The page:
Composer and legendary performer JS Bach was by all accounts a remarkable musician. When we look back this far in time it is commonly very difficult to access a reasonable amount of information about a given composer that can be counted on as reliable.
JS Bach lived and worked during the Baroque period and is considered by many to epitomize this era through his musical output.
He was born into a highly musical family in March of 1685 in a rural area of Germany called Eisenach, Thuringia. This part of Germany had a history for JS Bach as this is where he traced his family back to and the first Bach to settle here; Viet Bach.
He arrived in Thuringia out of necessity following religious persecution in his country of residence, Hungary.
Music ran through the Bach lineage from Viet’s time forward with JS Bach’s branch of the family largely thought to contain moderately talented musicians but certainly no composers equivalent to the stature JS Bach would achieve in his lifetime.
And in his lifetime JS Bach was primarily known as a performer, not as a composer. This is contrary to the way he is often viewed today, where his compositions overshadow any performing ability he possessed.
As a young boy, JS Bach’s musical activities are not well recorded. Much of what we know is speculative. JS Bach’s father, Johann Ambrosius Bach, was a string player, albeit an amateur one.
He may have been extremely talented and passed this on to JS Bach. JS Bach would likely have been tutored by his father before and possibly during his schooling that began around 1683.
This would have given JS Bach a solid foundation in string techniques and may have covered a variety of different string instruments. The violin would doubtless have been included in this learning.
JS Bach possessed a fine voice as a young boy. It won him a scholarship and around the year 1700 JS Bach joined a church choir for poor boys in Luneburg.
He was able to join because of the quality of his voice but also because he had lost both parents. Given the musicality of the Bach family, I would imagine JS Bach was encouraged to sing by his parents and would have taken part in church services and celebrations.
By 1695 JS Bach was under the care of his elder brother JC Bach who was by fortune, the organist at Ohrdurf, Germany. It was soon after this move that JS Bach’s voice broke and his time singing with the choirs was over.
What Instruments Did JS Bach Play?
JS Bach’s time spent singing was well spent and probably set in place good practices when he later came to compose for voices. Following the end of his singing opportunities, JS Bach slotted into playing the violin in the local orchestra.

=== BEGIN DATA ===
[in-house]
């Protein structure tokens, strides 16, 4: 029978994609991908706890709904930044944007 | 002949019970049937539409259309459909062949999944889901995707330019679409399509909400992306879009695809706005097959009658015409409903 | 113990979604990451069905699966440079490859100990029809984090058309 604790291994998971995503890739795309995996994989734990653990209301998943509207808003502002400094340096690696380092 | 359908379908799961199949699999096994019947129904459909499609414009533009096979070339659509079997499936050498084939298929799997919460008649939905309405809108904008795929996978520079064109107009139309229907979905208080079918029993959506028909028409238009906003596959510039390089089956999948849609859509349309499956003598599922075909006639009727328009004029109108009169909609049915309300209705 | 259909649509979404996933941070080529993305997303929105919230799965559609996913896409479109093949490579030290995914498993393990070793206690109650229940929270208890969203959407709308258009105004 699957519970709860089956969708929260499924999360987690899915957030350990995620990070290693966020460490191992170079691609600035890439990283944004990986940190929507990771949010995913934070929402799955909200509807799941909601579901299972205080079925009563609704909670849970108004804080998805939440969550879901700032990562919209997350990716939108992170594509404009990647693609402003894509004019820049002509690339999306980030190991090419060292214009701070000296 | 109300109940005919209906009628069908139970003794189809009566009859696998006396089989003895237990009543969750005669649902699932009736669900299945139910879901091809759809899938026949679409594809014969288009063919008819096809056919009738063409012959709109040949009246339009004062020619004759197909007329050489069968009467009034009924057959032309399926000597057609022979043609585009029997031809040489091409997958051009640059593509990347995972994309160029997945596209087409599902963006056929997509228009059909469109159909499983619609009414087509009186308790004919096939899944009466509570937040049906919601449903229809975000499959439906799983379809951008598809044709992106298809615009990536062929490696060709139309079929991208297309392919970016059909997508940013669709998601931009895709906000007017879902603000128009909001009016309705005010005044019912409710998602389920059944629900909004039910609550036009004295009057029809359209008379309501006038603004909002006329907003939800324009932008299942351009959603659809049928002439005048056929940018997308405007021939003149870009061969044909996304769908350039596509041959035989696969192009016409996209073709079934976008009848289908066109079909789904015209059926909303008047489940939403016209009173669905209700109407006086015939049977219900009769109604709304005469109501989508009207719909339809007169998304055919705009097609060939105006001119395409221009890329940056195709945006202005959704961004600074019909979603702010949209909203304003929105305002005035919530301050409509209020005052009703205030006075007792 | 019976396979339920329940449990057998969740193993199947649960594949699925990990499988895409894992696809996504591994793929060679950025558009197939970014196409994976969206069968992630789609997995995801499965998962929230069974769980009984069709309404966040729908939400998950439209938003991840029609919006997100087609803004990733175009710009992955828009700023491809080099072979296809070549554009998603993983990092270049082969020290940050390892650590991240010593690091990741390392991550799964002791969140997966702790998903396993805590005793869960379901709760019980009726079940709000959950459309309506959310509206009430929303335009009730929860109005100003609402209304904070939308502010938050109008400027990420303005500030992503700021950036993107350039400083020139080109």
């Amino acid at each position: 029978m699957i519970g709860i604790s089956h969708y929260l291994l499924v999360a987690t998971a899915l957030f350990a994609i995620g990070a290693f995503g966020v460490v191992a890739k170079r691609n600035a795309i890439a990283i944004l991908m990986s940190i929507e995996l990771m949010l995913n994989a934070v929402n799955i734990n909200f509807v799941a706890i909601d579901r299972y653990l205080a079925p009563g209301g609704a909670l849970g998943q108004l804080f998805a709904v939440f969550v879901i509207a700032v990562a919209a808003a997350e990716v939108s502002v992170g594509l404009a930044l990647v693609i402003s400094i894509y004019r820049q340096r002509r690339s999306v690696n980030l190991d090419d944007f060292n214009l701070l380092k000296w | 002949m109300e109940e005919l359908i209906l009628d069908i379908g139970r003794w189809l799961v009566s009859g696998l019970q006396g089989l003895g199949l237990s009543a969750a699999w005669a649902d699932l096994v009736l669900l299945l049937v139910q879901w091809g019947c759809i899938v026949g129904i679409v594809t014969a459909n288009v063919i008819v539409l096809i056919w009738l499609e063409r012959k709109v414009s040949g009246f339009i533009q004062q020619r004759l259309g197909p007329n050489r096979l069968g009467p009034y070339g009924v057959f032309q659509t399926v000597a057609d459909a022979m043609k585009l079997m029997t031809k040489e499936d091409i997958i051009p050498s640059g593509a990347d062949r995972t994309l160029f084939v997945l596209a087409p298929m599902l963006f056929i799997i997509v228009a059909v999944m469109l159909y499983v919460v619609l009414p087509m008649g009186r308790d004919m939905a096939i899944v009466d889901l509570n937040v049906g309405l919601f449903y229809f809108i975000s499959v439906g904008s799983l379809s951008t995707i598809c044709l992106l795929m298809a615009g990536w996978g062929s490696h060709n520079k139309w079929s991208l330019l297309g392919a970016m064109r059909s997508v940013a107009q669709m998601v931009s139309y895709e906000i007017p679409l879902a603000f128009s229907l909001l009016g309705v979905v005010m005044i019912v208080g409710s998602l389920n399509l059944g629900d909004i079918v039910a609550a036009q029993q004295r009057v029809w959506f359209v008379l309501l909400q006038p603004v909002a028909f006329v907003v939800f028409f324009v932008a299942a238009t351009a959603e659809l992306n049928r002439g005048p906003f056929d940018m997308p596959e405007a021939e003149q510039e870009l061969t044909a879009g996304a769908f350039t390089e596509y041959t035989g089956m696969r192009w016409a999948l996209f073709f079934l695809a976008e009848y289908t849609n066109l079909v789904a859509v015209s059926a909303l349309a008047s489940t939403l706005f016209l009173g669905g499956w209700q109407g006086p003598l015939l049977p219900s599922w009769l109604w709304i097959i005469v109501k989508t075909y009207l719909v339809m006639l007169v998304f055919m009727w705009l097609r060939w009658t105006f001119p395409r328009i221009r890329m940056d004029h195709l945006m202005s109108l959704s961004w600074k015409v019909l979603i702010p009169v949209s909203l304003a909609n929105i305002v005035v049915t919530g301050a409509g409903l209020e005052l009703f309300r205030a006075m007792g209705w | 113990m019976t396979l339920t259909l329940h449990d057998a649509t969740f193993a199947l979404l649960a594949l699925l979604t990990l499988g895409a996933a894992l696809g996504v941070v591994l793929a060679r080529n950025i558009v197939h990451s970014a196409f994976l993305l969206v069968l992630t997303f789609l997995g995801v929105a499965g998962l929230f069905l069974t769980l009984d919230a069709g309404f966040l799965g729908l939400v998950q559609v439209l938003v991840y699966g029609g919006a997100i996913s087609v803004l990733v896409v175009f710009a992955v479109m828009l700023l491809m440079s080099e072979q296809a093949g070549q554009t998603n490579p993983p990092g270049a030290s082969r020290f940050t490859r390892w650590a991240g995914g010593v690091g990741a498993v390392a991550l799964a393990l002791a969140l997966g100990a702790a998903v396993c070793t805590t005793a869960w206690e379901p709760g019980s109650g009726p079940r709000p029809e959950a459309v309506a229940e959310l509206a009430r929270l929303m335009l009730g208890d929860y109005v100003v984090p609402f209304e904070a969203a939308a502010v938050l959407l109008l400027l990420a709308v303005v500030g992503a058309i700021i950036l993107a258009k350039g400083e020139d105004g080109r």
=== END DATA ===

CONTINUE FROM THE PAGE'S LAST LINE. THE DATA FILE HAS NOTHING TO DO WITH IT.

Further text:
JC Bach was probably the first formal keyboard teacher of the keyboard for the younger JS Bach. Learning the organ would have been an essential element of JS Bach’s musical training and formed a central part of his later compositional work.
At this stage of JS Bach’s life, he probably had the chance to play harpsichord and organ although specific details about these lessons are not known.
What becomes very apparent is that how JS Bach composed his music shows a detailed knowledge of the organ and the harpsichord that I would suggest comes directly from his experience of performing on the instruments.
There is a strong possibility that JS Bach also was a competent player of the trumpet, recorder, lute and viola da gamba. Throughout the life story of JS Bach, there are many accounts by contemporaries about his extraordinary instrumental skills.
It was not unusual for organists, in particular, to be able to improvise for extended periods. These improvisational skills were a keen edge JS Bach held over his contemporaries.
On many occasions, stories tell of how JS Bach out-played a fellow organist or harpsichord player with effortless fluency.
And if some of these tales are to be taken literally, JS Bach was able to show a blistering technical facility on other instruments too.
If his compositions are in some way an indication of his playing style, and he was capable of improvising these at will, JS Bach must have been a formidable opponent.
One of the more popular JS Bach legends is his audience with Frederick The Great, King of Prussia (1712-1786). The connection here is CPE Bach who was Frederick The Great’s head keyboard player.
The King had apparently been pestering CPE Bach to ask his father to visit. JS Bach was not a devotee of Frederick The Great and at nearly 62 years of age not inclined to travel to meet him.
Neither their views on religion nor music remotely aligned, and JS Bach must have dreaded the trip. Understanding the political problems it might cause for him and CPE Bach, JS Bach relented and met the King in Postdam, Germany.
At the meeting Frederick The Great handed JS Bach a highly complex theme consisting of 21 notes, challenging ‘old Bach’ to improvise a three-part fugue.
The musical theme was probably the devising of his son as the King was unlikely to have been able to compose such a demanding musical idea.
As you might anticipate, JS Bach surpassed the King’s expectations by improvising a seventeen-minute work, that wove Frederick The Great’s theme into his spontaneous composition, no less than twelve times.
In a final attempt to see JS Bach fail, the King requested a six-part fugue. This is a near impossible task but he accomplished it and we are left with JS Bach’s final work ‘The Musical Offering’, (BWV 1079).
JS Bach’s divine ability as a keyboard player is now set in stone. His compositions mirror his skill at the keyboard alongside his knowledge and facility with many other instruments besides.
Couple these works with the extensive quantity of shining choral music and the circle are complete.